Seeing Things: Made In L.A.
MADE IN L.A. is the first major biennial in Los Angeles, a collaborative effort organized by the UCLA Hammer Museum and LAXART, a dynamic nonprofit space located in Culver City. Art production has exploded in L.A., fueled by the prevalence of outstanding art schools, affordable studio space and a town whose “no limits” ethos is a global magnet for artists. The biennial’s goal is to expose, promote and celebrate this proliferation via the 60 emerging and under-recognized artists featured in the show.
On the weekend of June 2, the three venues housing the biennial opened on successive days. The Hammer drew record crowds on Friday night; LAXART dominated Saturday afternoon with the opening of the collaborative, Slanguage; and Barnsdall Park Municipal Gallery in Los Feliz drew the community on Sunday. Uniting the venues is SoundMap, a mobile audio experience, prepared for viewer listening while traversing the city to the various locations. (Download free from iTunes.) The biennial is characterized not only by the visual component, but also by a roster of events that includes music, performance and public programming through September 2. In addition, an irreverent boardwalk biennial at the legendary Venice Beach Ocean Front Walk will take place July 13-15.
As for the art itself, the range is broad in terms of technique and execution. While residing in L.A., the artists hail from different cities and countries, representing an international array of concerns and viewpoints. Painting and sculpture are featured alongside multiple videos, installations and architecturally integrated pieces.
Born in Buenos Aires, Analie Saban has been rigorously questioning the nature of what constitutes painting and the way it merges into sculptural territory. With a subtle palette, the form of the canvas is manipulated with bulges and tears and the paint texture becomes physical.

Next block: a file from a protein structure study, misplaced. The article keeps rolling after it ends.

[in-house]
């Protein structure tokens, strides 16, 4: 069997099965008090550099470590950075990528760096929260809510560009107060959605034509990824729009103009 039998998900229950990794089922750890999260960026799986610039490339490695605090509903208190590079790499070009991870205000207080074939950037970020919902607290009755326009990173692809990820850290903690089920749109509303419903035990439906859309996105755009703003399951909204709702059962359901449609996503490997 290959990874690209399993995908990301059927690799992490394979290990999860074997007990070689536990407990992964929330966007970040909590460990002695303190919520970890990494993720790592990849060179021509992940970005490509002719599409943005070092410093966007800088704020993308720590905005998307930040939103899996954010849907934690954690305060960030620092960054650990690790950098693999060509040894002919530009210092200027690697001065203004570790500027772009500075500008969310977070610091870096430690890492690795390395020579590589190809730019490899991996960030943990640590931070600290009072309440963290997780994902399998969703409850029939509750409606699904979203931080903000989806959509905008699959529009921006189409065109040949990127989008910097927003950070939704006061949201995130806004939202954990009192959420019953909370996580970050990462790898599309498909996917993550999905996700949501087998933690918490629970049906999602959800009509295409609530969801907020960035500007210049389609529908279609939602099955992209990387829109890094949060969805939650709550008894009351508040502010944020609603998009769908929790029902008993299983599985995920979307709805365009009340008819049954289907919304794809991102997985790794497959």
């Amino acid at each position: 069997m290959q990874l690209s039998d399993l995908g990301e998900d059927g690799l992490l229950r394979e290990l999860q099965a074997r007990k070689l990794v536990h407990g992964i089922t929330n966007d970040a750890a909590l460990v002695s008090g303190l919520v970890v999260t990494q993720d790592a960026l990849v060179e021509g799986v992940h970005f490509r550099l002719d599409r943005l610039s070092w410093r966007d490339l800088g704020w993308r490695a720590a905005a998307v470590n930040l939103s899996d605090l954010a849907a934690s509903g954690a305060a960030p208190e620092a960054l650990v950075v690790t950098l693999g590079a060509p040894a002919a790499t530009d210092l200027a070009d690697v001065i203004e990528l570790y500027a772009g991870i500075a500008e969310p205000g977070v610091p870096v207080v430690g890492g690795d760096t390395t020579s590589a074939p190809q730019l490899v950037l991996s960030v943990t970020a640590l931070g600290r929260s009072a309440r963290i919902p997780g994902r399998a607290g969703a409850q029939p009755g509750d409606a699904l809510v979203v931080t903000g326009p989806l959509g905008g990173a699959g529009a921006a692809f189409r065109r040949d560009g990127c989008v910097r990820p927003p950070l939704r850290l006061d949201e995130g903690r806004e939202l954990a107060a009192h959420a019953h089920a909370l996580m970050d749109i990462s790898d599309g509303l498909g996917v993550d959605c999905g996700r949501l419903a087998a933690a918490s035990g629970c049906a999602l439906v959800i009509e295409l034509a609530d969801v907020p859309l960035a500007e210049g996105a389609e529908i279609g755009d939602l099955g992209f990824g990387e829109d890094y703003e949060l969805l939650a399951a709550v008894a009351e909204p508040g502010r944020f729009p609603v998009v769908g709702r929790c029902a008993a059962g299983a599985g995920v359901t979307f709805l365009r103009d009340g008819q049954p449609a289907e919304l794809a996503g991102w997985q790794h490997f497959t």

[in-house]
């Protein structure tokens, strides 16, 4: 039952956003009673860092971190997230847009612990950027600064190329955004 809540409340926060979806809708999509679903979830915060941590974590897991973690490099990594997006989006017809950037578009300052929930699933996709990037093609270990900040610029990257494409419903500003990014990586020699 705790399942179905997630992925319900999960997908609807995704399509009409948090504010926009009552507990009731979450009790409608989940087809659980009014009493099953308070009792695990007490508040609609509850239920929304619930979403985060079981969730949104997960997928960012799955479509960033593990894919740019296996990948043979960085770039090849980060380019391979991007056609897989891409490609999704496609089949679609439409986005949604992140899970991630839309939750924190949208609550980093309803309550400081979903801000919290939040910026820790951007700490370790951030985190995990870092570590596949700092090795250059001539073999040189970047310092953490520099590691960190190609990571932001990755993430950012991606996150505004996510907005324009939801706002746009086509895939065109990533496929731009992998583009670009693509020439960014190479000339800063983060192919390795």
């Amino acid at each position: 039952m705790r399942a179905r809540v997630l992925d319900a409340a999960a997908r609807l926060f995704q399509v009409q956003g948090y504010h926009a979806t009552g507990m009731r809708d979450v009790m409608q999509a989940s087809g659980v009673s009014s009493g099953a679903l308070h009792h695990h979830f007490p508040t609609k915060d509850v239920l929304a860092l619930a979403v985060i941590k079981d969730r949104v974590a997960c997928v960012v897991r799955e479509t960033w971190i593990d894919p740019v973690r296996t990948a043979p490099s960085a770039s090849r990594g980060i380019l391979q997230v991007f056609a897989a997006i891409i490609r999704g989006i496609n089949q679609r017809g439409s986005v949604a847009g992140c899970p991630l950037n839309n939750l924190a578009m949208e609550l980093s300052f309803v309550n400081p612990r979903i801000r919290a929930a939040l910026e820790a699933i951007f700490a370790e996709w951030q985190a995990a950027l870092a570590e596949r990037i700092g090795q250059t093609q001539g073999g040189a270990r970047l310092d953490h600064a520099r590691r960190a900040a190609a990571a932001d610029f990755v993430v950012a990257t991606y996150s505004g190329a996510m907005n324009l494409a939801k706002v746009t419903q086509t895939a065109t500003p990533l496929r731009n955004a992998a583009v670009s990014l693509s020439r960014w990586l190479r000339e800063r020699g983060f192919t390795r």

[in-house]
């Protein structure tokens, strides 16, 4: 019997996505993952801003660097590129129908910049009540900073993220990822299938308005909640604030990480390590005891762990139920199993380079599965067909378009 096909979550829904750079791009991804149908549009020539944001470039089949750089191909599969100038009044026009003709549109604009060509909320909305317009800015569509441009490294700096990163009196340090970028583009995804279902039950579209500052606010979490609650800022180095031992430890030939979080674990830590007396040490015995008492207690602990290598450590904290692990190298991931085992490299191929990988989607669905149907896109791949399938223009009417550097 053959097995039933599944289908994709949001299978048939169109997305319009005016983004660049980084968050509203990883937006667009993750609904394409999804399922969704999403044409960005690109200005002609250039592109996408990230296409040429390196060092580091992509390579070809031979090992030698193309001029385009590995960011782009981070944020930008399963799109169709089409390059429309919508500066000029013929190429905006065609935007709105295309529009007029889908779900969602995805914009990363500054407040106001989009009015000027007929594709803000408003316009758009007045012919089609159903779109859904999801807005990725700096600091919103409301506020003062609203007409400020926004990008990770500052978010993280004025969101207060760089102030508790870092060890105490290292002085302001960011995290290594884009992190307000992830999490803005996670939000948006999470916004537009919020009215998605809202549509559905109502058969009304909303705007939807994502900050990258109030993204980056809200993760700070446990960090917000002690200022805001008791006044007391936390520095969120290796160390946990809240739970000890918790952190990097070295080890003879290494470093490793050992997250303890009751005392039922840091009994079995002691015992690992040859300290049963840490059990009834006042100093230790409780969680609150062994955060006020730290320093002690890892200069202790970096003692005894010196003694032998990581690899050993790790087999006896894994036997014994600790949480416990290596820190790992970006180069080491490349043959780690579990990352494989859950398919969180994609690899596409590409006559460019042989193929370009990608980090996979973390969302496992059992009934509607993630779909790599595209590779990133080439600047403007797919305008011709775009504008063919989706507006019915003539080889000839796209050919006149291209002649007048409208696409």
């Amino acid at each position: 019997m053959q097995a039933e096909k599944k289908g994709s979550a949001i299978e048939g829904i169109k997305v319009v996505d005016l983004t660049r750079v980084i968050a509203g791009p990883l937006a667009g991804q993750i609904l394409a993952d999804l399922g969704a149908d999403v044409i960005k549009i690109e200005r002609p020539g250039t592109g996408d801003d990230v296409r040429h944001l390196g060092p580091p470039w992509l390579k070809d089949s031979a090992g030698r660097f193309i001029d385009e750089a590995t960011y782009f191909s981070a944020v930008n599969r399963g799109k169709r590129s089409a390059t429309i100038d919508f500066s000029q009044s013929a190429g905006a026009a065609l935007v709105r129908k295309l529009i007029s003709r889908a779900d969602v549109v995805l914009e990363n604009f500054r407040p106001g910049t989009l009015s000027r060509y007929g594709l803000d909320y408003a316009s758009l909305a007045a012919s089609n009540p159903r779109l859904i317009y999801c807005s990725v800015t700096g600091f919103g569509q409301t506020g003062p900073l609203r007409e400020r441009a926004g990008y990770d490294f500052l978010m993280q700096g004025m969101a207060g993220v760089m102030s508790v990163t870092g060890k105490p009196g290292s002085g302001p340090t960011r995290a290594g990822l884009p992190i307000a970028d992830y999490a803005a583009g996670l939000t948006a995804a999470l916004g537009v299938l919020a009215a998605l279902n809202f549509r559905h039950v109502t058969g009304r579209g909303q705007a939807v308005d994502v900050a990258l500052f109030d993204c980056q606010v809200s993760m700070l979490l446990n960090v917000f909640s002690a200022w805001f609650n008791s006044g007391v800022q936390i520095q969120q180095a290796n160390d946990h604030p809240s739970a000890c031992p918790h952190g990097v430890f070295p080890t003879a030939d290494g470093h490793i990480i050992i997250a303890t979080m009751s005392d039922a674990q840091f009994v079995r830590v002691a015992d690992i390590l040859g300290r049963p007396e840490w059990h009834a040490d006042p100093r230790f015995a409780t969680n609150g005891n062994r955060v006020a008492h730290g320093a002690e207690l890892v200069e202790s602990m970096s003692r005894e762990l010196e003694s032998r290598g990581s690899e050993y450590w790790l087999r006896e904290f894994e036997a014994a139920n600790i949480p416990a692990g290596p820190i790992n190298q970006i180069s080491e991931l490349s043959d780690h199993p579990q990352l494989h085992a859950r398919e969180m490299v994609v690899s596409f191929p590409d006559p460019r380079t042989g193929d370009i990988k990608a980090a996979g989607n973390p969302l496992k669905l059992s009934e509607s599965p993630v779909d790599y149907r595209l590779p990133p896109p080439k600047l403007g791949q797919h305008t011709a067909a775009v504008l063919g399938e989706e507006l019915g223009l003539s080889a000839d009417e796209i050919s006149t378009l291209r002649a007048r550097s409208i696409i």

Mimi Lauter, originally from San Francisco, is an emerging artist working with oil pastel on paper. While she uses a traditional medium, she has a rich, painterly sensibility that is most dramatic at large scale, a typical work measuring over 9 feet. The pieces reside in abstraction but make haunting reference to landscape and animals.
Many of the artists in the show are represented by more than one medium. Jill Spector, creates inventive, abstract sculptures that appear chaotic but have strong underlying form and structure. The sculptures are made from materials such as plaster, wood, steel, and paper maché. Color photocopies are incorporated into the sculpture and are also used for intricate, two-dimensional collages on the wall.
Ryan Sluggett makes paintings and animations that often begin as drawings. The presentation at the Hammer features an energetic, high-keyed animation encased in a painting that functions like a sculpture. As in Spector’s work, there is a sense of disorientation that coincides with underlying purpose. The narrative is elusive but the sense of intrigue holds the eye.
The integration of art and architecture is a theme the Hammer has used to great effect in their lobby installations. The two celebratory works by Meg Cranston continue the tradition. The entry-wall mural sets the tone for the entire exhibition.
The stairway mural hosts a series of Bic lighters that use the colors from Pantone’s 2012 spring/summer forecast. The work reflects Cranston’s fascination with color theory and archiving and makes a humorous nod to fashion.
On the Hammer’s upper floor, Morgan Fisher created a rigorous and formal painting on two perpendicular walls and the adjacent ceiling. Reminiscent of fresco painting whose form relies on the architecture, the piece can be seen in its entirety from only a single vantage point. But from every direction the color creates a new frame for the surrounding views, making reference to the artist’s ongoing interest in film and filmmaking.
The biennial is a complex undertaking, each artist deserving separate consideration. This opportunity is well-provided in the extensive catalog of the exhibition. Adding to the excitement is the creation of the Mohn Award, a $100,000 prize and publication of a book awarded to one artist from the exhibition. A jury of professional curators from around the country will select five finalists from the 60 artists. The winner will be chosen by visitors to the exhibition through online and on-site voting. Hello, American Art Idol.
An extensive and beautiful website has been specifically designed to communicate the myriad details of the show. Check it out for the latest updates. www.madeinla2012.org